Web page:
Gideon Levy, Can You Express Yourself Freely as a Journalist in Israel?

Haaretz Authors' Edition / Peruvian writer Mario Vargas Llosa and Gideon Levy discuss media censorship and the Mideast conflict.

This article is part of a special edition of Haaretz, to mark Israel's book week.

I met Gideon Levy in Hebron five years ago, when we both went for the same reason - to find out about certain Arab families who were being harassed by Israeli settlers. He is a very committed journalist, who in his articles, reportage and columns expresses his views - usually critical of the establishment and the government - with clarity, honesty, talent and courage. I want Gideon to help me to understand the most contradictory and fascinating passion of the world today - Israeli society.

Nir Kafri

First question, Gideon: Do you think that in spite of the fact that your views generally go against the current you can express yourself freely as a journalist in Israel?

"Absolutely, yes. I don't want to exaggerate about it, because the fact that I can express myself freely should be taken for granted. It shouldn't be a big deal because we claim we are a democracy, but it should be admitted that as far as I am concerned, for almost any Jewish citizen of this state freedom of speech is total. And many times I use it to explain, abroad and here, that my voice is important, also to show that there is an alternative voice in Israel. That Israelis are finally not speaking only in one voice, in one choir, and that after all the talk about me causing damage to Israel, which is very common in Israel, the big enemy of the people, they forget one thing - that one day of heavy bombing in Gaza does much more damage than all the Gideon Levys put together. But yes, I feel free to write, to express anything that happens."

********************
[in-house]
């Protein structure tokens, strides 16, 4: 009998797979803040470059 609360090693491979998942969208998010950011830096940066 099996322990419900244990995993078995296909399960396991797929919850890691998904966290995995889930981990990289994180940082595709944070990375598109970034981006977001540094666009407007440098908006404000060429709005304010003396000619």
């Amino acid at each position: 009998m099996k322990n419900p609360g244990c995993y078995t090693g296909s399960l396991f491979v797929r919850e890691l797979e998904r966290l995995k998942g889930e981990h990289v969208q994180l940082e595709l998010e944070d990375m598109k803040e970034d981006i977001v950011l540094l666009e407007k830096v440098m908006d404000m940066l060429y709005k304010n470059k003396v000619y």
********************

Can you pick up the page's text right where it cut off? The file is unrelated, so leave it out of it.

Would you say then that in Israel there is total freedom of expression and that the media reflect daily exactly what is going on, without any kind of censorship?

"Absolutely not. The media are the biggest collaborators. The media in Israel, most of them, are the biggest collaborators to the occupation. There is no censorship in Israel, almost none. There is something that is much worse than censorship, self-censorship, because in self-censorship there is never resistance. Were it government censorship, there would be resistance, but this is self-censorship. This is a tyranny of ratings, the tyranny of those who want to please the readers, the tyranny of selling newspapers and not bothering the readers with things they don't want to read. Many journalists and many newspapers and television stations in Israel forgot, or never knew, what the role of journalists is. It's not only to please the readers. So in this sense, I think that if one day a historian will go the archives and read the Israeli media, for example about Operation Cast Lead, or the occupation as a whole, he will not understand. He will not understand what happened here, because he will see that a dog - an Israeli dog - that was killed in Cast Lead was on the front page of the most popular newspaper in Israel, and in the very same day there were tens of Palestinians killed, they were on page 16, in two lines. And this is systematic, the Israeli media are dehumanizing and demonizing the Palestinians, and by doing this they are really the biggest collaborators with the occupation."